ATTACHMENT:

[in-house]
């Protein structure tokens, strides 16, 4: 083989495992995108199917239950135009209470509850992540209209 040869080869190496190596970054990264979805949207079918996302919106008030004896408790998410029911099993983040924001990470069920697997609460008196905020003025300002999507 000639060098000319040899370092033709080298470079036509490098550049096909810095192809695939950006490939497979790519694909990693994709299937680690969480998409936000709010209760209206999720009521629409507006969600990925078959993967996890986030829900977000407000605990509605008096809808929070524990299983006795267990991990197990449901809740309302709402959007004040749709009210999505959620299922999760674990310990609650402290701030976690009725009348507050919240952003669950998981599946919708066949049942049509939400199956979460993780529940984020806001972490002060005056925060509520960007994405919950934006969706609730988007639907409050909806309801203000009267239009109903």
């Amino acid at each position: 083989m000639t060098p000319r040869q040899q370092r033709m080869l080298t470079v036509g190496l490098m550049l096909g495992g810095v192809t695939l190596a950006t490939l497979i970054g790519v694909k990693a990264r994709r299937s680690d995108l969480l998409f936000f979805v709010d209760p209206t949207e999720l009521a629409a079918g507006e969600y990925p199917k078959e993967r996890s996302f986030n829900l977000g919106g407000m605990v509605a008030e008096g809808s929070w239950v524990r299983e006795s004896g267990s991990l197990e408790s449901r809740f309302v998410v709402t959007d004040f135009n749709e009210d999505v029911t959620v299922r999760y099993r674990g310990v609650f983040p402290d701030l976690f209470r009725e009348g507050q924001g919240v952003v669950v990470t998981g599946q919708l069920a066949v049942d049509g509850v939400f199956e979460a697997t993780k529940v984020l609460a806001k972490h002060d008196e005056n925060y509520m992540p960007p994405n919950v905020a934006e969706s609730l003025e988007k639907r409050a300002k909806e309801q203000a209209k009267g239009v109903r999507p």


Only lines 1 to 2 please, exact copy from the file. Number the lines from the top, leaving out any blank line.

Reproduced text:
[in-house]
């Protein structure tokens, strides 16, 4: 083989495992995108199917239950135009209470509850992540209209 040869080869190496190596970054990264979805949207079918996302919106008030004896408790998410029911099993983040924001990470069920697997609460008196905020003025300002999507 000639060098000319040899370092033709080298470079036509490098550049096909810095192809695939950006490939497979790519694909990693994709299937680690969480998409936000709010209760209206999720009521629409507006969600990925078959993967996890986030829900977000407000605990509605008096809808929070524990299983006795267990991990197990449901809740309302709402959007004040749709009210999505959620299922999760674990310990609650402290701030976690009725009348507050919240952003669950998981599946919708066949049942049509939400199956979460993780529940984020806001972490002060005056925060509520960007994405919950934006969706609730988007639907409050909806309801203000009267239009109903």